As smartphone sales proliferate, largely due to their increased availability and affordability, consumers are utilizing mobile phones more frequently to research potential purchases, prices and ratings/reviews.
In fact, smartphones currently influence 5.1% of annual retail store sales, translating to $159 billion in forecasted sales for 2012, according to new research from Deloitte Consulting. This total is expected to grow to 19%, or $689 billion in brick-and-mortar transactions by 2016.
Titled The Dawn Of Mobile Influence: Discovering The Value Of Mobile In Retail, Deloitte’s consumer research sought to pinpoint mobile’s overall influence on in-store sales, and “size-up how valuable mobile is as an in-store tool for retailers today,” Kasey Lobaugh, Direct-to-Consumer and Retail Multichannel Leader at Deloitte Consulting LLP, told Retail TouchPoints.
“We think very few retailers truly know how to leverage mobile in their overall customer engagement strategies,” Lobaugh said. “Our hypothesis was that the real value of mobile is as a tool in the store, rather than an extension of the e-Commerce site.”
The mobile survey was conducted online via a poll of 1,041 random consumers nationwide between March 20, 2012, and March 30, 2012. The sample was augmented with an additional random selection of 1,557 smartphone owners.
Overall, 48% of smartphone owners said their devices have influenced their decision to purchase an item in a store, according to survey results. Moreover, 61% of smartphone subscribers who have used their devices to shop have done so while in a store.
Because smartphones offer instant access to in-depth information on items and brands via search engines, web sites and social networks, shoppers who use their devices in stores are more likely to complete a purchase, results revealed.
When asked about their most recent shopping trip, 72% of smartphone owners indicated they made a purchase on that day, compared with 63% of shoppers who did not tap into their devices within the same period.
To keep pace with this evolution, retailers must “determine how they can take advantage of these changing consumer behaviors,” Lobaugh explained, “and determine how they can utilize mobile more effectively.”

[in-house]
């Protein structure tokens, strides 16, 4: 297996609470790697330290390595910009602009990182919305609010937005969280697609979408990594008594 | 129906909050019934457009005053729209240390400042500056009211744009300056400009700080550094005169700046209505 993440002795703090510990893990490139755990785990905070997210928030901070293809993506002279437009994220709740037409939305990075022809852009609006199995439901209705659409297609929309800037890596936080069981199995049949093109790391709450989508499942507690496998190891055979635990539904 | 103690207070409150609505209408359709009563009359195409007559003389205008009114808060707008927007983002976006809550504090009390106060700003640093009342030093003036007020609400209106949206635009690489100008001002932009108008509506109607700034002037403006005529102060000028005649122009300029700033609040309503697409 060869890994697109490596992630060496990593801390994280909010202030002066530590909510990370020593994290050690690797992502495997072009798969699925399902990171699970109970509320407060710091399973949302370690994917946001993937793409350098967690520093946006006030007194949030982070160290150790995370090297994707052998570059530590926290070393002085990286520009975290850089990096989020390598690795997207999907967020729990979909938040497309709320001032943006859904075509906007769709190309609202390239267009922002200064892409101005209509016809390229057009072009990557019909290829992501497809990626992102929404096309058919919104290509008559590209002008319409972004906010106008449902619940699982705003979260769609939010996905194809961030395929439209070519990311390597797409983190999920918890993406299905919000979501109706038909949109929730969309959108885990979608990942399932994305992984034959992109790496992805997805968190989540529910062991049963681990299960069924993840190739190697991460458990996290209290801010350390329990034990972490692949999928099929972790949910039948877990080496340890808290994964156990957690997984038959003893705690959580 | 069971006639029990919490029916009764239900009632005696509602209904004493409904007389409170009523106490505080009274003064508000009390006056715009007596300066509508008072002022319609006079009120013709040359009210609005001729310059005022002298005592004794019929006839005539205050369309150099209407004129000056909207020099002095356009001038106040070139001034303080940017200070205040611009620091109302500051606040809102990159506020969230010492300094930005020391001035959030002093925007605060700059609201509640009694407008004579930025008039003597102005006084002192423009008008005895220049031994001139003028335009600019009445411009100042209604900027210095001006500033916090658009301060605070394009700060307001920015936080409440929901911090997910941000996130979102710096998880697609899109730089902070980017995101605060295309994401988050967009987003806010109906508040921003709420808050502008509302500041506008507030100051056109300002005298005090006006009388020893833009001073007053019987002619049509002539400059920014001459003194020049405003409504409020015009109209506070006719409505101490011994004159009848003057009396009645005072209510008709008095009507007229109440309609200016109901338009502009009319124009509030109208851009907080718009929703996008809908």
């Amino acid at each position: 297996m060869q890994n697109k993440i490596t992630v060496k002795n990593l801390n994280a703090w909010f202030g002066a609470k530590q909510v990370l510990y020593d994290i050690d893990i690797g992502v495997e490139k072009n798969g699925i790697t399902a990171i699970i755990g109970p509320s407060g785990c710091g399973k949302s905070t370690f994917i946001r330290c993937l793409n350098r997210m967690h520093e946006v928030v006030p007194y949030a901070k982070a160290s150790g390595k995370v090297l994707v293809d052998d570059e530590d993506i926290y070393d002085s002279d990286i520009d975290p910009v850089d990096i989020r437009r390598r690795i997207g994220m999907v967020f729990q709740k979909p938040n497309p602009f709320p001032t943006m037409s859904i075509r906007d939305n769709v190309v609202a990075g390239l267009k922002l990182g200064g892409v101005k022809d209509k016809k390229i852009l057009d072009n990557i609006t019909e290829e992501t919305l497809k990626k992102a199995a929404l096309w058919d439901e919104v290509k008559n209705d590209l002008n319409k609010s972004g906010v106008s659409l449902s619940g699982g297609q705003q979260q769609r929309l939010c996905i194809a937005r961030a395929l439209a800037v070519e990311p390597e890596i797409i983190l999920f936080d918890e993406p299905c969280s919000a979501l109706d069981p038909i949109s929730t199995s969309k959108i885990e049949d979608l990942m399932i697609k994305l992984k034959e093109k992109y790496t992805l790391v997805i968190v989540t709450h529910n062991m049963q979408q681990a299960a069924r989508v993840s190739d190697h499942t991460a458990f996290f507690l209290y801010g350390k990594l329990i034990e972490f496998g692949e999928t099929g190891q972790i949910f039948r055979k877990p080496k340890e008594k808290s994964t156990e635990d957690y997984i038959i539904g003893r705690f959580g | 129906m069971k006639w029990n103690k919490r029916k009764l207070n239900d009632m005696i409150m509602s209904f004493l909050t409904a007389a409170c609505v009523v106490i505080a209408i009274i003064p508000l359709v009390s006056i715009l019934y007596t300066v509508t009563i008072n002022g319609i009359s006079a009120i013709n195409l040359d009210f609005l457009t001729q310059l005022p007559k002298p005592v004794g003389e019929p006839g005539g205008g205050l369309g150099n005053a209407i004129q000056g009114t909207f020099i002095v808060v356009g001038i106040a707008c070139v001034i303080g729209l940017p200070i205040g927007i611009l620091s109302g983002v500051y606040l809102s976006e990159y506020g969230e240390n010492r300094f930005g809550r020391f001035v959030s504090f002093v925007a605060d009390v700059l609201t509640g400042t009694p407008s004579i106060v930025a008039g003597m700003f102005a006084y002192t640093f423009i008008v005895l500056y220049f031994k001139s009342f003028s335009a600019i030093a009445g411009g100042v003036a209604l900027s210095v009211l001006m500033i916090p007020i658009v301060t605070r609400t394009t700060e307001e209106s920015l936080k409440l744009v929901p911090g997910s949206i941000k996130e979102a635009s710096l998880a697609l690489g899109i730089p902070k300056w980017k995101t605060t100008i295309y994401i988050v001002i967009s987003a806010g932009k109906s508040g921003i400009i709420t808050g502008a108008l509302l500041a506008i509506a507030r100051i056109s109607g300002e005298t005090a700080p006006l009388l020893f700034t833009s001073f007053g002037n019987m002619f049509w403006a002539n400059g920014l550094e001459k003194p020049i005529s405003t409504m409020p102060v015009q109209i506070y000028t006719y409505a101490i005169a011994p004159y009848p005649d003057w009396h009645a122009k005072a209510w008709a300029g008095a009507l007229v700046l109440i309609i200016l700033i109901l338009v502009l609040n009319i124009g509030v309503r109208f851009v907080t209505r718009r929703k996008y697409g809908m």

Retailers are looking at consumers’ cross-channel shopping behaviors too simplistically and that they’re utilizing only one specific channel, Lobaugh explained. “But the truth is that consumers are using smartphones to make complex decisions, and retailers need to be able to serve them at that point of decision-making,” he stated. “Retailers must evolve in how they think about digital. It’s not a separate business exposed through the company web site, but a fundamental capability that they need to expose whenever a customer is making a decision.”
The Vertical Influence
However, consumers’ overall smartphone usage and mobile’s influence on in-store purchase decisions depend largely on item vertical, Lobaugh reported. “The overall decision-making process differs depending on the consumer, shopping trip, and where that consumer is in the shopping journey,” he explained. “However, our data reaffirms that the more information retailers provide to consumers in store aisles, the more influential they’ll be, leading to more conversions.”
Frequency of in-store smartphone usage based on retail category is as follows:
Furniture/Home Furnishing (58.7%)
Sporting Goods, Toys, Hobby (56.7%)
“There’s no denying the fact that consumers are becoming more tech-savvy and want more knowledge and information at the point of decision-making,” Lobaugh said. “Retailers can either stick their heads in the sand and complain that in-store mobile shopping is a threat, or combat aggressively to defend against it and win in that dimension.”
Click here to receive additional information on Deloitte’s survey findings.